Julian Assange could be questioned by Swedish prosecutors at the Ecuadorean embassy in London.
Prosecutors had previously insisted on questioning Julian Assange in Sweden, after seeking his arrest in 2010, but now they offered to travel to London to question him over assault allegations.
Julian Assange, 43, denies the assault claims and has been living at the Ecuadorean embassy in London since 2012.
The WikiLeaks founder fears that if he is sent to Sweden he could then be extradited to the US to face charges over leaking material.
The lead Swedish prosecutor explained the change of strategy by saying some potential charges against Julian Assange would expire under the statute of limitations in August.
“My view has always been that to perform an interview with him at the Ecuadorean embassy in London would lower the quality of the interview,” Marianne Ny said in a statement.
“Now that time is of the essence, I have viewed it therefore necessary to accept such deficiencies in the investigation and likewise take the risk that the interview does not move the case forward.”
Julian Assange – an Australian journalist and activist – has not been formally charged, but Swedish prosecutors want to question him over allegations of rape and assault made by two women he met during a trip to Sweden in August 2010.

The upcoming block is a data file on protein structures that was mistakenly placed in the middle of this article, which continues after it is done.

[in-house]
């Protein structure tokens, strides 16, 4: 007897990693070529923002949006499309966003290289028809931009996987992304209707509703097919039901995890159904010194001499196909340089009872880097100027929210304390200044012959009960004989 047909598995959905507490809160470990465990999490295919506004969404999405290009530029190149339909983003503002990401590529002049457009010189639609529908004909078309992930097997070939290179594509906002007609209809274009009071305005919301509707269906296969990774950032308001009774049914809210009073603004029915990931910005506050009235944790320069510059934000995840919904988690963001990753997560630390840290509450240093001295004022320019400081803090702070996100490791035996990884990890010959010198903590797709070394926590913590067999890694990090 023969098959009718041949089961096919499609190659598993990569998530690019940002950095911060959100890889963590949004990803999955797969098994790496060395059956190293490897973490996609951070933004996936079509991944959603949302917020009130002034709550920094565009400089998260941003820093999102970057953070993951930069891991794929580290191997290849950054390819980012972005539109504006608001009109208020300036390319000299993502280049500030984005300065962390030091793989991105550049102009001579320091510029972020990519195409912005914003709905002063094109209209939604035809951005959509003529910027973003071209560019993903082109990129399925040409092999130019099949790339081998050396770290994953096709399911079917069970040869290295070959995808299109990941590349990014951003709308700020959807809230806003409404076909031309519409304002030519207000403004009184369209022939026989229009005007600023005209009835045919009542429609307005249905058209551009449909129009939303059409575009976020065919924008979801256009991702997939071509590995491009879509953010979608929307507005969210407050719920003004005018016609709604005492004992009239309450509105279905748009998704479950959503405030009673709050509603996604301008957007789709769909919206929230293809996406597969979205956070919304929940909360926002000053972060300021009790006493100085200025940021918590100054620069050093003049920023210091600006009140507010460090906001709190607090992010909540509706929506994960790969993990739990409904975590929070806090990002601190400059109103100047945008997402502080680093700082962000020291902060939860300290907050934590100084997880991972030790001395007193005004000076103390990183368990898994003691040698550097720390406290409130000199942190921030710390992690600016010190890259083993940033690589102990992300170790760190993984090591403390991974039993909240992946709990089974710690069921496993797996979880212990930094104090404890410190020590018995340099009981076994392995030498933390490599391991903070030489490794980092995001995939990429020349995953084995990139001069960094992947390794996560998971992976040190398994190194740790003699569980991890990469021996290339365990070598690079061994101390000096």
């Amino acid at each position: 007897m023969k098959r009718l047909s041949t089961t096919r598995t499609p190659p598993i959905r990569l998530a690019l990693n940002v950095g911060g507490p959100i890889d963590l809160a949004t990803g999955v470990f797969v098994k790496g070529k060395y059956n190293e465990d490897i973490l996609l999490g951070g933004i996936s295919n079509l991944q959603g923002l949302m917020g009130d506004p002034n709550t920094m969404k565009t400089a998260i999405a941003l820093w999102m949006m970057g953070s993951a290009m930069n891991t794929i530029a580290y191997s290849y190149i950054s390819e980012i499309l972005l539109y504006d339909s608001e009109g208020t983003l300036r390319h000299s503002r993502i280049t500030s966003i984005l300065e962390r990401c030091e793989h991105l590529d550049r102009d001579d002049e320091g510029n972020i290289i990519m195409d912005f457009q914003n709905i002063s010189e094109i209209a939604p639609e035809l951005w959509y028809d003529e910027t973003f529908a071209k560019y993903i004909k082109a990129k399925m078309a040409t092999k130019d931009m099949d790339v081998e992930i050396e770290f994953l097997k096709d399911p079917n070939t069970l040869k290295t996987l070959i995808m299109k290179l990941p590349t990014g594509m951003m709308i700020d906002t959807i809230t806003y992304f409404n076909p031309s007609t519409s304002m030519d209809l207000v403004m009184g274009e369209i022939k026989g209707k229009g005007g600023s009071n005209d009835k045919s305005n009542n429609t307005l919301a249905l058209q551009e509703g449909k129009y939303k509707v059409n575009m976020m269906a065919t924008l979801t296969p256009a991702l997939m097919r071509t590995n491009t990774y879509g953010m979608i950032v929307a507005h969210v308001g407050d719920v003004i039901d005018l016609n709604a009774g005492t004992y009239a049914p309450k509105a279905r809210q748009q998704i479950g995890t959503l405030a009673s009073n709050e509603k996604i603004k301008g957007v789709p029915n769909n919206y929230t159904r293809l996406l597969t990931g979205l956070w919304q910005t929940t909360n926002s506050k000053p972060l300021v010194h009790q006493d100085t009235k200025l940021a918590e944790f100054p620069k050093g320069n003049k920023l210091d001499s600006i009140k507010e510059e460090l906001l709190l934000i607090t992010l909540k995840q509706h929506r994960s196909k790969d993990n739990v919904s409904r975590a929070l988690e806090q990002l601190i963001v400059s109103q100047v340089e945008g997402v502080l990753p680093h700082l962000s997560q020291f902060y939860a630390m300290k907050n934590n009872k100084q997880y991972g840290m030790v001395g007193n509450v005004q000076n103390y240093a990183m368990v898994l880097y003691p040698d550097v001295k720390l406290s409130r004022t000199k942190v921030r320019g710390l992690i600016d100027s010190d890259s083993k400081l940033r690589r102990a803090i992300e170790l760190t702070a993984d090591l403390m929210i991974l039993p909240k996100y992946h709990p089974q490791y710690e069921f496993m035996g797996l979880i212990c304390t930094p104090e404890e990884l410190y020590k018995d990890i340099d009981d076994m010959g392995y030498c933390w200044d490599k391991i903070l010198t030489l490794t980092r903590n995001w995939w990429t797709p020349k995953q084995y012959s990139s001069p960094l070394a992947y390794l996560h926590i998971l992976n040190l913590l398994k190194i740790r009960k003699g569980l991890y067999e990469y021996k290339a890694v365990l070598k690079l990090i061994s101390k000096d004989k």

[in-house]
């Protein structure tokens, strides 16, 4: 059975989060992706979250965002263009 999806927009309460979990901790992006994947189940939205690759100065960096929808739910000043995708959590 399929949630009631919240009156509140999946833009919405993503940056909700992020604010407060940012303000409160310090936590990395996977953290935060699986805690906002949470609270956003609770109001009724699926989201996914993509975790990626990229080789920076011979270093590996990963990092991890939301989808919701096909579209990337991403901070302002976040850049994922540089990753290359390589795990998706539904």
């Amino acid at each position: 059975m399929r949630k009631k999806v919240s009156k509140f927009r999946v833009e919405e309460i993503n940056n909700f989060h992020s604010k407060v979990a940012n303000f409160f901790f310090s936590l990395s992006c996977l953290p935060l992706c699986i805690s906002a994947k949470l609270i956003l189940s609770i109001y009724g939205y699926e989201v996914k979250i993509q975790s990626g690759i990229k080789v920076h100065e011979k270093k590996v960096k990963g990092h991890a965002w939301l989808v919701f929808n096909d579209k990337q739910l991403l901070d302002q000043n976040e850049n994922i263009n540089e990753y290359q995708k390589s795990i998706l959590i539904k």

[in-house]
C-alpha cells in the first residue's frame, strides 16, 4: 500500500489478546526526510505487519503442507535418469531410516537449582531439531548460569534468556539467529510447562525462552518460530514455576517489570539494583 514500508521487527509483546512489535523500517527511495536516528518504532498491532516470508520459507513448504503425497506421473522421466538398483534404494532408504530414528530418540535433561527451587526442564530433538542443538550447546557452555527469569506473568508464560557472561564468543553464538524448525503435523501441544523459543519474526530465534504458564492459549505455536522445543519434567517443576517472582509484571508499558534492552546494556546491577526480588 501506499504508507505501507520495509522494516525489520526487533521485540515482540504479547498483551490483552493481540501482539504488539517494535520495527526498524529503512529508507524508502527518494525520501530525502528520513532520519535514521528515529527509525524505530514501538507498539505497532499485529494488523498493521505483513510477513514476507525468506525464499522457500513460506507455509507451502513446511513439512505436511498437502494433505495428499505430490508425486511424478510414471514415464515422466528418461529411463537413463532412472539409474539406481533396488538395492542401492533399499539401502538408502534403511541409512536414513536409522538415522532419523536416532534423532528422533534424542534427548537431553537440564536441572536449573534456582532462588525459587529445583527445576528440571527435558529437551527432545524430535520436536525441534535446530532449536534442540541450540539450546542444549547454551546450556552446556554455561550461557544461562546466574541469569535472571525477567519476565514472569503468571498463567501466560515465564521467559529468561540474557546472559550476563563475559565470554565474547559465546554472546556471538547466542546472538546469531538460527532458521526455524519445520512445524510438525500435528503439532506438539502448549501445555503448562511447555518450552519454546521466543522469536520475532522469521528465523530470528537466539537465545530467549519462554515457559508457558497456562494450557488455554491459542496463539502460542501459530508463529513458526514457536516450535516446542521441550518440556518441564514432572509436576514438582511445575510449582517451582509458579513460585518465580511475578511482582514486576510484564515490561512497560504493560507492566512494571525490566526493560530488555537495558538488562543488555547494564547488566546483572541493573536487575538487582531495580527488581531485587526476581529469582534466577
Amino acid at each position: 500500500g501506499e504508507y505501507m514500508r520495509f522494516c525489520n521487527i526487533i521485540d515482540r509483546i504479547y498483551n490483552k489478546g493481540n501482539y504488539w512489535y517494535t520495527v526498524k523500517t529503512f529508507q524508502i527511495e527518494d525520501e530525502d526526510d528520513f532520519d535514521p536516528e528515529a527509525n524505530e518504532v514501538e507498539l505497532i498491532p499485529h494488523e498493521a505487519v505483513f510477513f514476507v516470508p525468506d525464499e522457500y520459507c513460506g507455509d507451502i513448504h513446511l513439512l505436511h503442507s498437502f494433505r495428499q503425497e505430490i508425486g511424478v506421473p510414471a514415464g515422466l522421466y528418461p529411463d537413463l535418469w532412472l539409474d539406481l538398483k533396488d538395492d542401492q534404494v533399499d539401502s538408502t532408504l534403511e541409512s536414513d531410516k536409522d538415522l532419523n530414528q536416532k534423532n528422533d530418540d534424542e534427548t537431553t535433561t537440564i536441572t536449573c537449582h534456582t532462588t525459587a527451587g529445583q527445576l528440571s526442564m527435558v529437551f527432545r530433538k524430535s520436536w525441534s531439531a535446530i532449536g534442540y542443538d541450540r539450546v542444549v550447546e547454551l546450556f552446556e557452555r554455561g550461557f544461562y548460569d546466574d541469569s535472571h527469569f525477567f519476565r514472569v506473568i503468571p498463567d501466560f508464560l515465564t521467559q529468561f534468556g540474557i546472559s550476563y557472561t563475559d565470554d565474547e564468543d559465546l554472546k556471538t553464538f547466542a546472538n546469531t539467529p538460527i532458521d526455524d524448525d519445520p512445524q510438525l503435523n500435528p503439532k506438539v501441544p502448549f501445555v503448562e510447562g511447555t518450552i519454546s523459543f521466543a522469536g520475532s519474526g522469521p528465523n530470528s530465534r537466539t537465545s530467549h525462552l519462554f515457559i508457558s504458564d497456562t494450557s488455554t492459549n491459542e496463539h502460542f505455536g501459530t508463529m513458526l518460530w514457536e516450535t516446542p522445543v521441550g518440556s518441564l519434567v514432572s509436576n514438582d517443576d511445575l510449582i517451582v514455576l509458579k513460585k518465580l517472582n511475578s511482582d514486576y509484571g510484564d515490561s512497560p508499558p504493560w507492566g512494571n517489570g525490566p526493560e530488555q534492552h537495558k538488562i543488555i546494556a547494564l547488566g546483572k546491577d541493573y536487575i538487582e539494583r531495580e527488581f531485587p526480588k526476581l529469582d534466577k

Marianne Ny said she had made a request to Julian Assange’s legal team to take a DNA sample from him in London, as well as conducting questioning.
His lawyer, Per Samuelson, said that request would need to be discussed, since his client had already left a DNA sample with UK police in 2010.
Ecuador offered Julian Assange asylum in August 2012, shortly after he sought refuge at the country’s embassy in London.
In November a Swedish appeals court upheld the warrant for Julian Assange’s arrest, but criticized prosecutors for not making enough effort to explore “alternative avenues” for interrogating him.
If he was extradited, Julian Assange would be detained upon arrival in Sweden.
Per Samuelson said leaving the embassy and travelling to Sweden still presented a risk for Julian Assange.
“If he leaves he loses his political immunity… he stands to end up in an American prison for 35, 40 years,” he said.
WikiLeaks has published thousands of secret documents, which have caused intense embarrassment for the US and lifted the lid on diplomatic relations.
Julian Assange co-founded WikiLeaks website in 2006.
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